IPv6 RA vs DHCPv6 - The chosen one?

TJ trejrco at gmail.com
Wed Dec 28 09:28:31 CST 2011


2011/12/28 Masataka Ohta <mohta at necom830.hpcl.titech.ac.jp>

> Valdis.Kletnieks at vt.edu wrote:
>


> <SNIP>
>
> >> In this case, the following statement in RFC1883:
> >>>    If the minimum time for rebooting the node is known (often more than
> >>>    6 seconds),
> >> is the wrong assumption which made RA annoying.
> >
> > Oddly enough, a lot of us are running on networks where assuming this
> about end
> > user gear is perfectly reasonable.
>
> That is because, as I wrote already in the previous mail,
>
> >       Network configuration was mostly stationary
>
> For example, IPv6 might work well, if most of your end users
> are not moving rapidly between small mobile cells.
>
> However, assuming you change the cells every 100m in average
> and you are moving at 100km/h, you must change the cells every
> 3.6 seconds in average, which means you must be able to change
> the cells frequently, which means each cell change take a lot
> less than 3.6 seconds.
>

To me, that sounds like an argument in favor of SLAAC.  SLAAC is noticeably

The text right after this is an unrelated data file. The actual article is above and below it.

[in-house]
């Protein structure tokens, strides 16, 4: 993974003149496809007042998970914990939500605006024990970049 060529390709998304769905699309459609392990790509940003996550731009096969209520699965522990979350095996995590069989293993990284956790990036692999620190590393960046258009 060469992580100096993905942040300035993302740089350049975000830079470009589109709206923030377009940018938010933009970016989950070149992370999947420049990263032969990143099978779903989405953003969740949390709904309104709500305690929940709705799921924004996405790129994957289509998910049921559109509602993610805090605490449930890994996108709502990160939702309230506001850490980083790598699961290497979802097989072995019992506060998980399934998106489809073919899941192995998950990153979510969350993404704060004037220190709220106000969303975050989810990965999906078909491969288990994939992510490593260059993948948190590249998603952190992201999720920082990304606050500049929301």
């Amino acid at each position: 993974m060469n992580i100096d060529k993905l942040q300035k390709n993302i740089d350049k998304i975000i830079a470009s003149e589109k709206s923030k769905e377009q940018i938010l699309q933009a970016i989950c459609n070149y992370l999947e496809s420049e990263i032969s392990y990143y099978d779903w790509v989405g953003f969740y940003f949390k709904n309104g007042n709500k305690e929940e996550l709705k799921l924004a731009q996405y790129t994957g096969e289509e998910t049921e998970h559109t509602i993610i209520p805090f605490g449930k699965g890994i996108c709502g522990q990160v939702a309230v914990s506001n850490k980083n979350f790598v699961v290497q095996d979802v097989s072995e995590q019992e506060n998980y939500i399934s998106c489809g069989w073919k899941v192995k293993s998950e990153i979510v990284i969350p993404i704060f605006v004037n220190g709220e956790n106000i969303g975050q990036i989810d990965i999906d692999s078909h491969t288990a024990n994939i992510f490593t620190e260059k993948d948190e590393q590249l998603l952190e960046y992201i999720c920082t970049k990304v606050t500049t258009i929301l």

faster in my experience than DHCP (v4 or v6).  Also, RAs can be sent in the
ms range - for environments that expect that type of attachment-point-churn
...

Also:
Isn't 100m an arbitrarily tight range for a cel tower?
And for cellular, isn't the real churn happening more at the Layer2 side
... no L3/IPv6/IPv4 interaction?



> > We haven't seen many consumer-grade
> > Windows, Macs, or Linux boxes that are able to reboot in much under 6
> seconds.
>
> IPv6 is wrongly architected, not because it assumes nodes are
> able to reboot in much under 6 seconds, but because it assumes
> new configurations necessary only at boot time.
>

Boot time, or anytime a change in network attachment point is detected ...
is that not sufficient?


> Yes, I know you can do it with careful tuning and throwing SSDs and other
> > hardware at it - doesn't mean it's common.
>
> Obviously, the IPv6 committee and you are assuming computers
> of immobile main frame computers or, at least, immobile
> workstations.
>
> However, in the real world, commonly available mobile phones
> are IP capable computers which wake up from dormant state
> within a second and needs handover often within a second.
>

Again, if we are arguing about simple speed of address attainment - SLAAC
wins.



>                                                 Masataka Ohta
>


/TJ


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